Design to improve customer retention
In Fall 2021, I spent four weeks working on a responsive web application design project to improve customer retention with Community Supported Agriculture (CSA) services.
Together with three collaborators, we introduced four high-value features to build a more personalized, flexible, supportive farm share service.
Community Supported Agriculture (CSA) programs provide customers with local, fresh, cheap ingredients but suffer a high customer dropout rate.
I was the UI/UX designer of a student team. I'm in charge of making design decisions to address uncovered customer pain points and improve customer retention.
I adopted a Lean UX mindset, rapidly modeled current states, iteratively prototyped preferred states, and validated proposed solutions through user tests.
I wireframed two critical user flows and helped create four high-value features to address salient pain points in the current farm share customer journey.
our Project Timeline
High Value Proposition, Low Customer Retention
CSA service creates a channel for grocery shoppers to get fresh ingredients, eat healthily, fight food waste and support local farms. Despite being economical, convenient, and sustainable, CSA services have low customer retention.
My Role: Drive design with research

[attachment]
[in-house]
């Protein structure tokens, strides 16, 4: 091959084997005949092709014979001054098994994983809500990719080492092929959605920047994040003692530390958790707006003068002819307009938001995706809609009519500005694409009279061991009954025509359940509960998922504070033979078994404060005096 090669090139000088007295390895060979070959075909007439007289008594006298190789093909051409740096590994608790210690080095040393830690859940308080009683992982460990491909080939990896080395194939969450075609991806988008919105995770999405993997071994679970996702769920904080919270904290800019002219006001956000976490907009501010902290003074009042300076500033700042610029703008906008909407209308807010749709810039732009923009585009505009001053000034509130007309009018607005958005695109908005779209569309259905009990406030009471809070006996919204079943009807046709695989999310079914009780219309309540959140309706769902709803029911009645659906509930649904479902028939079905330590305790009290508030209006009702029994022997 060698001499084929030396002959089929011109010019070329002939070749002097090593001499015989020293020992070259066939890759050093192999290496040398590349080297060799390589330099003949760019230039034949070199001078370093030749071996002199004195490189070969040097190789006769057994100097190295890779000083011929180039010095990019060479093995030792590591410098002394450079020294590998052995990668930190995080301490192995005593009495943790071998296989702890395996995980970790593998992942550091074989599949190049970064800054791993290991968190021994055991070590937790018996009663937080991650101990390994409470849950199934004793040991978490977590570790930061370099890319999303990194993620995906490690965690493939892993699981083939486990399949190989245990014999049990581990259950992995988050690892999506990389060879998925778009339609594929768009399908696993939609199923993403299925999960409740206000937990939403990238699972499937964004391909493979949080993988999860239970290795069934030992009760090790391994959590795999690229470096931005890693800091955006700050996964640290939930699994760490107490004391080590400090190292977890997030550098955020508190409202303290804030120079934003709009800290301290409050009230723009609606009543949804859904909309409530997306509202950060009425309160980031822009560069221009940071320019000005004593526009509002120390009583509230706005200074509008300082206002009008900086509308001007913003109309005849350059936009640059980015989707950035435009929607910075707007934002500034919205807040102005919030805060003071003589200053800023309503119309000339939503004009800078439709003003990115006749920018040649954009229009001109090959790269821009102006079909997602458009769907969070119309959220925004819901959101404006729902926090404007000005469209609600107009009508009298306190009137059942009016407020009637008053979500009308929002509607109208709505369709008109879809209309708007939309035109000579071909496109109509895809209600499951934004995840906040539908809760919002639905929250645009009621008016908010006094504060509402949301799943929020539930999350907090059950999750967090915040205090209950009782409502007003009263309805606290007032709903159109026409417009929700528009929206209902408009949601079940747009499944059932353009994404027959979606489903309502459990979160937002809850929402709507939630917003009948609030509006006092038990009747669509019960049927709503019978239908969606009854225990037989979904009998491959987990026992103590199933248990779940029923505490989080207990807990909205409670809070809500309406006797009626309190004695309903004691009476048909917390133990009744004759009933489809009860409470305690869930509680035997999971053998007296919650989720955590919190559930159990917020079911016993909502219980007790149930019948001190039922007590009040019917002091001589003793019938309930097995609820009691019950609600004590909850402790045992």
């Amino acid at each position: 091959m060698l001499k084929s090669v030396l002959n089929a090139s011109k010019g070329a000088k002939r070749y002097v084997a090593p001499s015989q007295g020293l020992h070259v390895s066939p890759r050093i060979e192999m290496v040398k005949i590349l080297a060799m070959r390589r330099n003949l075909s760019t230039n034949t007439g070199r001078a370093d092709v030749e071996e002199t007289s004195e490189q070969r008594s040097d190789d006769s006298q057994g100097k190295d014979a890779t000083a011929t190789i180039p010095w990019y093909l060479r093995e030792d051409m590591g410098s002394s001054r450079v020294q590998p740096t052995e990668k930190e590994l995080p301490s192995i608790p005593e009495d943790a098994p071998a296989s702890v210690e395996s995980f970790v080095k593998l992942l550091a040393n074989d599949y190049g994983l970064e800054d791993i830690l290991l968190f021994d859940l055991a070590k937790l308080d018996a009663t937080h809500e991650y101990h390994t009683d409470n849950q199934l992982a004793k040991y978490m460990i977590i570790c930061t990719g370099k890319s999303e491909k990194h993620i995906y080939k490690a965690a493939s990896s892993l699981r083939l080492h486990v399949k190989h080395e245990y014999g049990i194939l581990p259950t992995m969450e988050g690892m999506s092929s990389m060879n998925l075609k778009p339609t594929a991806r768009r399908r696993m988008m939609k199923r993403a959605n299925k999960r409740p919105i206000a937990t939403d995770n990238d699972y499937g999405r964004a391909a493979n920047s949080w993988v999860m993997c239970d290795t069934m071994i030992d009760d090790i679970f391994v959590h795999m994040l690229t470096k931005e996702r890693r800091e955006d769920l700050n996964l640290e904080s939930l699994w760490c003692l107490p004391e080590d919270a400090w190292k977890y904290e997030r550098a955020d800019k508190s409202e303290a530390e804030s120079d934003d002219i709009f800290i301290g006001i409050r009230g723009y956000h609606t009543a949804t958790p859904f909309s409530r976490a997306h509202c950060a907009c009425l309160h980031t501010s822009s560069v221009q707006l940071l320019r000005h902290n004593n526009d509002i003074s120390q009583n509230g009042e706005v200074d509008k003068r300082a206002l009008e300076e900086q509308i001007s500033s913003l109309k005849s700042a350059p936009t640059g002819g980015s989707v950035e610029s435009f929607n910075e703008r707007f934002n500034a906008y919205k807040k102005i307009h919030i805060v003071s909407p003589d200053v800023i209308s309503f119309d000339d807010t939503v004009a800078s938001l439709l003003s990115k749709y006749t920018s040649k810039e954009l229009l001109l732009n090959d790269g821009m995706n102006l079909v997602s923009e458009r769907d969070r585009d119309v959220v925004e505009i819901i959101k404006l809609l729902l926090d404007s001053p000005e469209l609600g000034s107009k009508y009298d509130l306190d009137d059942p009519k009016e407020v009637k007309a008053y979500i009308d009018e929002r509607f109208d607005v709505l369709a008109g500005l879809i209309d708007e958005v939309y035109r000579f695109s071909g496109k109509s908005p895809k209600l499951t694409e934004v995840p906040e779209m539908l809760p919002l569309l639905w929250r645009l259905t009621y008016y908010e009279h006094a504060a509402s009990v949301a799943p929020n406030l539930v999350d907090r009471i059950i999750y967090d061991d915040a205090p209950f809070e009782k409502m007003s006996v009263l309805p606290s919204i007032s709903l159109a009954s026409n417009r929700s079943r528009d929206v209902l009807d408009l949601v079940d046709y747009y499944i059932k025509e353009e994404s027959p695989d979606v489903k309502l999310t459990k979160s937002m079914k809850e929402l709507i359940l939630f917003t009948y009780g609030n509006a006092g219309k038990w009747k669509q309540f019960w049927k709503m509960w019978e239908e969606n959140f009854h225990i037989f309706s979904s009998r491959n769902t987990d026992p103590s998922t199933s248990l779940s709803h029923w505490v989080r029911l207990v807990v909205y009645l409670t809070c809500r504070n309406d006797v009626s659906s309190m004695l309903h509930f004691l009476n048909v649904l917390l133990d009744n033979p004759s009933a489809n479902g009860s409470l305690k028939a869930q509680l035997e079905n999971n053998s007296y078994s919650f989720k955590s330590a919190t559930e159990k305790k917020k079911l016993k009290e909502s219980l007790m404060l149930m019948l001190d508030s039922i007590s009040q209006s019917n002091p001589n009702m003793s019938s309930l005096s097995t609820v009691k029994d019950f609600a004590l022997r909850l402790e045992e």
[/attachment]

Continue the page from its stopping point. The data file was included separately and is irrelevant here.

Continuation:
As the problem finder: How can I rapidly identify critical frictions and capture pain points in the existing farm share service?
As the problem solver: How can I improve customer experience with CSA farm share service to improve customer retention?
Same service, different experience
I introduced two critical features: the onboarding quiz and the feedback form. These features create a more personalized service that helps customers avoid wasting excess groceries, consequently improving customer retention.
I designed an onboarding quiz that guides users to find the right boxes by answering a series of amusing onboarding questions.
I designed a feedback form that continuously prompts users to tune personalization after each delivery. This feature helps service providers keep up with customers' changing needs.
We introduced recipes & tips tailored based on customers' most recently delivered boxes to educate them on how to deal with unfamiliar ingredients.
We designed delivery status updates that set the users at ease by promptly inform them of their farm share box delivery status.
My Approach: Ground decisions in Findings
surface design opportunity through research
To understand the problem space, we tapped into our networks to locate participants and interviewed 7 candidates with prior experience using CSA service.
Throughout my interviews, I adopted directed storytelling to quickly build empathy with participants.
We constructed an affinity diagram to build a collective understanding of customers' shared opinions, where several insights and common themes emerged.
We depicted pain points from user interviews on a customer journey map to drive design with research findings. I highlighted user actions across different touchpoints and captured the highs and lows of their emotional states throughout the process.
My Discovery: Three significant frustrations
Service providers fail to communicate what a farm share box entails, causing customers to feel uncertain about what to expect.
There’s a lack of information regarding delivery status. As a result, customers have little clue about when the box will arrive.